The same is true for many of the other background characters, or even villainous characters, featured in the books.  There’s basically nothing likable about Bellatrix Lestrange, but she is definitively a strong character: she survives Azkaban with her personality intact, pursues her ends fairly relentlessly, and is a remarkably internally consistent character.  Narcissa Malfoy makes the brave decision to defy Voldemort and protect Harry in order to seek out her son after the Battle of Hogwarts appears over.  Even Aunt Petunia, who is an annoying and terrible guardian for Harry, still has and pursues her own objectives, and stands up to Vernon when she is forced to remember how vital her role is in protecting Harry.  Rowling also gives us Professor Sprout, Madam Pomfrey, handfuls of random quidditch players and DA members, Fleur, Harry’s first girlfriend, Cho Chang, and witches who are simply referenced as being incredibly powerful or important scholars, to round out a universe where women clearly matter.

It’s not just the women who are worth taking note of here, though: Rowling’s male characters are, generally speaking, respectful of the women they work with.  Harry and Ron openly admire Hermione and admit that they could never have succeeded (in school or in life) without her.  Fred and George are incredibly proud of Ginny’s accomplishments when they are all in school together.  And they’re equally respectful of their significant others: Rowling never allows any of her male characters to become emotionally or physically violent towards their female counterparts, and instead, they’re generally supportive of their female partners.  From Harry’s general support of Ginny to Ron’s open recognition of Hermione’s brilliance to Arthur and Molly’s obvious partnership, Rowling depicts healthy male-female friendships and romantic relationships for her readers to enjoy.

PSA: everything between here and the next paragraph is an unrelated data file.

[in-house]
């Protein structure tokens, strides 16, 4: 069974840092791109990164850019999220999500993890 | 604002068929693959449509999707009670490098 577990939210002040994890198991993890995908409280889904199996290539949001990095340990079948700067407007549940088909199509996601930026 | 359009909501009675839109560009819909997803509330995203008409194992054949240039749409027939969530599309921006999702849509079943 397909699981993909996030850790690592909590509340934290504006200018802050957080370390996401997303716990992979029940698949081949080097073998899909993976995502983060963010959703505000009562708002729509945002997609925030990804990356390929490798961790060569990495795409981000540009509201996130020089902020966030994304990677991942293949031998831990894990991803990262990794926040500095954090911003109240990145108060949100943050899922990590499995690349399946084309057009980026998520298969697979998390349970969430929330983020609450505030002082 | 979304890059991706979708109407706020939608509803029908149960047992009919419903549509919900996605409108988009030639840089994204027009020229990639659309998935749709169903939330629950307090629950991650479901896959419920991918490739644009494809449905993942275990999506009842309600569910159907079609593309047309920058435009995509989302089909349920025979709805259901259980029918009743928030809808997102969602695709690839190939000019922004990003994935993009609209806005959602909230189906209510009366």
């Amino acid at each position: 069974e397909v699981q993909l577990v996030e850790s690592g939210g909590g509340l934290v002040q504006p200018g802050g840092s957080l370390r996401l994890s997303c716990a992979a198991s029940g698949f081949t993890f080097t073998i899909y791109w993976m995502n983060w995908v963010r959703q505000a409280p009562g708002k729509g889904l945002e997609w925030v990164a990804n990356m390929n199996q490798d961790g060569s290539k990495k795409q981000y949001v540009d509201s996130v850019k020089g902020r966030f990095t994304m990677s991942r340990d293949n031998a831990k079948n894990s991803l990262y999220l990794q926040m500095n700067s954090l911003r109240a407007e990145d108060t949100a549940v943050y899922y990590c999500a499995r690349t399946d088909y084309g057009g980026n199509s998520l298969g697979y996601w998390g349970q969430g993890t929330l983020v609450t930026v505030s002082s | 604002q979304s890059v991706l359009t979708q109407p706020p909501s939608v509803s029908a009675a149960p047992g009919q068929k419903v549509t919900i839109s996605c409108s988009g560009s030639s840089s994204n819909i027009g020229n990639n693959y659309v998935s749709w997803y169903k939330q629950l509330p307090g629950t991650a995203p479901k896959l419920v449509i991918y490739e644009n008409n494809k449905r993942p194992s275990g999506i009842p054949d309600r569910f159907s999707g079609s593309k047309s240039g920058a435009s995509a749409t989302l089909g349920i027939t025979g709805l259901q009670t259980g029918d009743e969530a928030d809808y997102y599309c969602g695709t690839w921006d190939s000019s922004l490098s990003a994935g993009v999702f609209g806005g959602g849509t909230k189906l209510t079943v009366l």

It is on top of a cast of generally empowered women that Rowling then gives her readers Hermione Granger, Ginny Weasley, Molly Weasley, Luna Lovegood, and Minerva McGonagall.  Each of these women is a different kind of woman-~-some are tough, some are absentminded, some are sweet, some are sharp-~-but they all bring something unique and valuable to the table, and they each act on their agency in their own way.  And as such, each of these incredible female characters brings something different for a reader to connect to and admire, whether it’s Hermione’s academic prowess, Ginny’s athleticism and spunk, Luna’s intellectual curiosity and subsequent social outcast status, or Molly’s mothering but no-nonsense nature, they are all multi-dimensional, colorful characters whom you come to care about.


At the end of the day, its the combination of these elements that makes Harry Potter such a great read from a feminist perspective.  Obviously, Rowling does far more, tackling labor issues, mental health, ableism, masculinity issues, racism, and classism as she moves through the series, and that, too, makes the series invaluable from a social justice perspective.  Rowling takes issues that are of great importance today, and makes them accessible and relatable, through strong characters that readers come to love and admire…and honestly, that’s some of the greatest magic of all.

~ by Randi Saunders on September 20, 2014.

One Response to “On Feminism and Harry Potter”

  1. I am a huge fan of hp. Never though of the women from that perspective. Thanks for pointing out. More to love about the series and jk Rowling!

Leave a Reply

Fill in your details below or click an icon to log in:

WordPress.com Logo

You are commenting using your WordPress.com account. Log Out /  Change )

Twitter picture

You are commenting using your Twitter account. Log Out /  Change )

Facebook photo

You are commenting using your Facebook account. Log Out /  Change )

Connecting to %s

%d bloggers like this: